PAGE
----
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Introduction to the Minor in Writing

Credits: 3 | Consent: With permission of department | May not be repeated for credit

In this course, students admitted to the Minor in Writing will investigate why we write, how we write, and how writing shapes us—intellectually, emotionally, and cognitively. Through peer review, instructor feedback, regular contributions to the Minor in Writing blog, and other forms of collaboration, students will develop a shared vocabulary for reflecting on their own writing and cultivating a reflective practice that will provide a basis for assessing their growth as a writer throughout the Minor in Writing. Students will create an electronic portfolio of their writing that will become the basis for the final portfolio for the Minor in Writing. Their research will include various platforms and software for creating electronic portfolios and their visual and audio dimensions. They will also create other multimedia and multimodal forms of writing.

Writing 220 Course Requirements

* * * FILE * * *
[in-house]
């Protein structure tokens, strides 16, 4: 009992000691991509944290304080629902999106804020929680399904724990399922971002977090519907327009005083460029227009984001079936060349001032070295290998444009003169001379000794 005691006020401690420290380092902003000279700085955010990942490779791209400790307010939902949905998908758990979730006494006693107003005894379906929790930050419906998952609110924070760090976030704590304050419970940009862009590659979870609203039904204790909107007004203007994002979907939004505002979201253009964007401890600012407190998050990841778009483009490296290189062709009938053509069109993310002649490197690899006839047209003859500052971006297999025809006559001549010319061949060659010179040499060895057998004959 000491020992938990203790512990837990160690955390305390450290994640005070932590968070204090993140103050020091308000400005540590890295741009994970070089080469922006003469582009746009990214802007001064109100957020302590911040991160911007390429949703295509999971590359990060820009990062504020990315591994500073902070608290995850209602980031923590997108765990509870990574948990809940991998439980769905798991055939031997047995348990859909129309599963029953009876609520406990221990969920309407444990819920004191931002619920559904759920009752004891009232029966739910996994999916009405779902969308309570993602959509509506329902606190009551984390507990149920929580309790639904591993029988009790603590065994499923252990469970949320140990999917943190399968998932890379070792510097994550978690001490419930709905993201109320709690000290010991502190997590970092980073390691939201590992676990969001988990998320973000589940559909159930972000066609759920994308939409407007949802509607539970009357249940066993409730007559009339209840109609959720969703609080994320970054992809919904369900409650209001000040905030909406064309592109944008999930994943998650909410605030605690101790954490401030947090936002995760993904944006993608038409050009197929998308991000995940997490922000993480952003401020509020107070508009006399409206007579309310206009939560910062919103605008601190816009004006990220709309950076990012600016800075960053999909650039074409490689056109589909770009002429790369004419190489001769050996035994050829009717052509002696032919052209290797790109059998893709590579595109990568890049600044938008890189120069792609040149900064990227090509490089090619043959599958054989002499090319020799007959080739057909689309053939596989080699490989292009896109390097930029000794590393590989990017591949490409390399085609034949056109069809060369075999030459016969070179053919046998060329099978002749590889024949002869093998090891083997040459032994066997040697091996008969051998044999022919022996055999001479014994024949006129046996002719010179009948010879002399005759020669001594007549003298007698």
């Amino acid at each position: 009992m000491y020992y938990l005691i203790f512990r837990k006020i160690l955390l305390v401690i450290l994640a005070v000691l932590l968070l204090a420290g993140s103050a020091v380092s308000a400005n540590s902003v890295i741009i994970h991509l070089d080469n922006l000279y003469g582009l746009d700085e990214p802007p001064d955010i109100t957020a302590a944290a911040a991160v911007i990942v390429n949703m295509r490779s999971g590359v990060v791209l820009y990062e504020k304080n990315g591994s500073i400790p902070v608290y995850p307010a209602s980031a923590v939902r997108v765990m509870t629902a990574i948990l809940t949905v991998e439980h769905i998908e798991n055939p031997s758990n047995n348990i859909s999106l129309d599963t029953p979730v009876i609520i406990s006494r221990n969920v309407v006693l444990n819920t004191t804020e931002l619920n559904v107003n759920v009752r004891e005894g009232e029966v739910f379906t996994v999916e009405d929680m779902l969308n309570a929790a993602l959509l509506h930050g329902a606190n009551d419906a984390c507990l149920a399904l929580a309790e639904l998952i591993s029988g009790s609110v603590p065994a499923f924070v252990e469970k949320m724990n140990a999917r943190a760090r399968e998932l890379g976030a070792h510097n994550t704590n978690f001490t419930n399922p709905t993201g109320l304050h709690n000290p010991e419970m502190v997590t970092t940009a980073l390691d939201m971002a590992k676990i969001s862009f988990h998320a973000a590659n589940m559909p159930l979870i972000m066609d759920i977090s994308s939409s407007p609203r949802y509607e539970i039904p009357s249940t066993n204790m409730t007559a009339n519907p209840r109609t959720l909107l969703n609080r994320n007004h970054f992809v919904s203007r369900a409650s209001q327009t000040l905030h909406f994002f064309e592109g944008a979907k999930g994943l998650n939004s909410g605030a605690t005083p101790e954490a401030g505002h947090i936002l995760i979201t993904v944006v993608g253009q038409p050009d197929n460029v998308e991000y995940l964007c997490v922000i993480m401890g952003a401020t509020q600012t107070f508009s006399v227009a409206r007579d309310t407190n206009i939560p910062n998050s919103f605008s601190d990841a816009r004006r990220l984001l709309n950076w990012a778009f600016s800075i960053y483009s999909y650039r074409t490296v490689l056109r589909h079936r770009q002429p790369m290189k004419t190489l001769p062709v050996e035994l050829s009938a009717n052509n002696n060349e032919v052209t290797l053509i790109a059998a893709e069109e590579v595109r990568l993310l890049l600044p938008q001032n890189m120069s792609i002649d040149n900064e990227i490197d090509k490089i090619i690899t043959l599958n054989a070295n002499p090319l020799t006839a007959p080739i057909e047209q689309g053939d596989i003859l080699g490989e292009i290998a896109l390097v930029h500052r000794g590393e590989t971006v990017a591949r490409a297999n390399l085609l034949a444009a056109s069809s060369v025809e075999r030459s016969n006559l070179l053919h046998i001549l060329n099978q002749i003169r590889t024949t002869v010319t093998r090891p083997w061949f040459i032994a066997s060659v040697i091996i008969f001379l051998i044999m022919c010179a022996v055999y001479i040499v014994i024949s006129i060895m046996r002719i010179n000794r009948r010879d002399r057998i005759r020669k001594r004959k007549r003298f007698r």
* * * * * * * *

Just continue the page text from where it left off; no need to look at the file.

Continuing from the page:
This is a writing-intensive class, involving formal, revised essays in print and new media formats; biweekly informal reading responses and ideas-testing on a blog; and a variety of types of reflective writing. The first essay is a 750-1000-word statement of “Why I Write.” The bulk of the semester is spent on two substantial linked projects in which students select a piece of writing, academic or otherwise, written for a previous occasion; write a new piece that re-purposes its argument in a new genre and for a new audience; and finally, re-mediate this re-purposed argument to present it in a new form. So, a course paper might become a young adult magazine article and then a documentary video, or a blog post might become an academic research paper and then a museum web page. Finally, they create an electronic portfolio to present themselves as writers, which includes their major work for the class as well as other writing representative of their abilities and interests, and which is framed by new reflective and contextual writing. There are also regular course readings on a range of writing-related topics, and small-group presentations on new media writing platforms.